A change is as good as a holiday, right? Well not actually and according to the Holmes and Rahe Stress Scale, change adds enormous stress to our lives. Penned by the two psychiatrists in 1967, various stressful scenarios are given points and guess what, moving home scores an unhealthy 20 points, compared to 30 points for the foreclosure on a mortgage or loan. Given that moving home often entails more than simply packing a few boxes, loading a van and hanging the odd curtain and that various other factors generally come into play such as moving schools, churches and could include things like a new job, the amount of stress experienced starts to rise dramatically.
Different people handle stress differently and while some embrace the moving experience, others are going to find the experience completely draining. Taking as much stress out of the actual move as possible is going to help those who find themselves drowning in a sea of seemingly endless cardboard boxes and extensive lists of what still needs to be done.
Cost is always going to be a major factor and for this reason Shaun Rademeyer, CEO BetterBond recommends that those who are planning on using professional movers to facilitate the move should try and plan things so that they don't move at the end of the month or during the traditionally busy, more expensive times such as December or January.
“At other times of the month, or during winter, when the moving companies are not so busy, you will usually be offered a better rate. You should also get quotes from three different moving companies and their representatives should preferably visit your home so they can make their estimates as accurate as possible,” he notes.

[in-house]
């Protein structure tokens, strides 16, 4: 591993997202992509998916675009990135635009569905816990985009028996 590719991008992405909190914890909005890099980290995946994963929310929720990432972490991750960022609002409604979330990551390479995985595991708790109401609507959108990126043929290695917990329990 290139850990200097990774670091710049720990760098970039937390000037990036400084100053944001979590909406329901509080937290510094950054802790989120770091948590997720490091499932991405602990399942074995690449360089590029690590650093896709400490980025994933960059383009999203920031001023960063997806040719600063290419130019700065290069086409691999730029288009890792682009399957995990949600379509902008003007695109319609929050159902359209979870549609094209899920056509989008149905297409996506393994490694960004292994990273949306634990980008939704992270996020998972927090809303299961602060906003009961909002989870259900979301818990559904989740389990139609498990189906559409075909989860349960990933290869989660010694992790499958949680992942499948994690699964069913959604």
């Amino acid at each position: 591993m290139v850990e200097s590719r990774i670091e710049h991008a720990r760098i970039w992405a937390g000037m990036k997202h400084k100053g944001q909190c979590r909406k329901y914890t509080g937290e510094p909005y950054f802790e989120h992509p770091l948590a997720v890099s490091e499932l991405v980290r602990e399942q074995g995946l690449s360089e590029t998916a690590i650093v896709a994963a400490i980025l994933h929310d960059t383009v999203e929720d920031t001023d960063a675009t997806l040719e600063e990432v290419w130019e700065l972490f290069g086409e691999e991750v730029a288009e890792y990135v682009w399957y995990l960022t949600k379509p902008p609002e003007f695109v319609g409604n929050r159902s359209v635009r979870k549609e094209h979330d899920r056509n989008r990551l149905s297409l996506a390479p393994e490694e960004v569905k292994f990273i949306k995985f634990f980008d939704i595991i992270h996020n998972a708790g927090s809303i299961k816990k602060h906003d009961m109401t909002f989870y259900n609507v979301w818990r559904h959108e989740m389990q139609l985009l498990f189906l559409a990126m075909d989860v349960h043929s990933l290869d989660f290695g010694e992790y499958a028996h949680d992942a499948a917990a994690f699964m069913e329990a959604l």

He also recommends checking the Professional Movers Association's website www.pmamovers.co.za for a list of reputable companies and also for a list of the South African International Movers Association (SAIMA) members if you are planning a cross-border or international move.
Moving home is the ideal time to get rid of unwanted clutter and Rademeyer advises getting rid of absolutely everything you don't need to take to the new home.
“Start going through your home, garage or shed and garden at least two months before the move and sell, donate or send for recycling everything you can. Aim to reduce the number of items to be transported by at least half, because weight and bulk is a big factor in determining the price of a long-haul move and there’s really no point in paying to have someone transport something that you don’t use or that won’t fit into your new home.”
The third step, he says, is to buy some boxes (preferably recycled) and wrap and pack as many small items as you can yourself. This will reduce the time the movers have to spend packing, and hopefully reduce their charges as well. You should also number and colour-code all boxes and items of furniture with special tape or labels that match coloured-coded rooms on a plan of your new home. This will cut down on the time the movers take to unload your belongings.
“And finally, you need to make sure that your possessions will be properly insured while in transit, as road and weather conditions, hijacking, robberies, strikes and riots can interfere with the performance of even the best moving companies.
“You will usually require a special policy for this, and will need to organise and pay the premium for it well in advance of your move. If your moving company offers you a goods-in-transit policy, make sure it is compliant with the Financial Advisory and Intermediary Services (FAIS) Act.”
Keeping a cool head and not panicking about unforeseen situations can also go a long way to ensuring that the move will as stress-free as possible. Think about it this way: a month after the move, most, if not all the stress will have been forgotten as you begin to settle in your brand new home.